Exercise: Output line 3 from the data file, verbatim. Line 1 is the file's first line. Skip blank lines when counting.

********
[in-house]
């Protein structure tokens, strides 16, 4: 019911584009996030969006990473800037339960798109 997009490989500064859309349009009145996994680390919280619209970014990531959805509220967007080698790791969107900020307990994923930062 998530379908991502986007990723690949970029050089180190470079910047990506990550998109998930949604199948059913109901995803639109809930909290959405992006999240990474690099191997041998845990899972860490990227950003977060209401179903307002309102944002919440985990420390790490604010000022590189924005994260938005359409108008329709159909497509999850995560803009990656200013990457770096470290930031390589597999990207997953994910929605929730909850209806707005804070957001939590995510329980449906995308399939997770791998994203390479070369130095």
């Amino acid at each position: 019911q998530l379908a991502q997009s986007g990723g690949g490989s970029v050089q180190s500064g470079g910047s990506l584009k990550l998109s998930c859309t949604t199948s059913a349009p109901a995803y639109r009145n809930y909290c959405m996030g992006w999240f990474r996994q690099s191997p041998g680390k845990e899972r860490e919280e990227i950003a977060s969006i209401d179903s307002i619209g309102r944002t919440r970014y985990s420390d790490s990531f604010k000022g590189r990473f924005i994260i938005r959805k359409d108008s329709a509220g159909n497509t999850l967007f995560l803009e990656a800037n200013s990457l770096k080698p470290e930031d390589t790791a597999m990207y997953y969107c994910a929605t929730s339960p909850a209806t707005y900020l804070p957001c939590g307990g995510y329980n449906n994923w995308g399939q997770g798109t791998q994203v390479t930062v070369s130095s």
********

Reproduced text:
């Amino acid at each position: 019911q998530l379908a991502q997009s986007g990723g690949g490989s970029v050089q180190s500064g470079g910047s990506l584009k990550l998109s998930c859309t949604t199948s059913a349009p109901a995803y639109r009145n809930y909290c959405m996030g992006w999240f990474r996994q690099s191997p041998g680390k845990e899972r860490e919280e990227i950003a977060s969006i209401d179903s307002i619209g309102r944002t919440r970014y985990s420390d790490s990531f604010k000022g590189r990473f924005i994260i938005r959805k359409d108008s329709a509220g159909n497509t999850l967007f995560l803009e990656a800037n200013s990457l770096k080698p470290e930031d390589t790791a597999m990207y997953y969107c994910a929605t929730s339960p909850a209806t707005y900020l804070p957001c939590g307990g995510y329980n449906n994923w995308g399939q997770g798109t791998q994203v390479t930062v070369s130095s």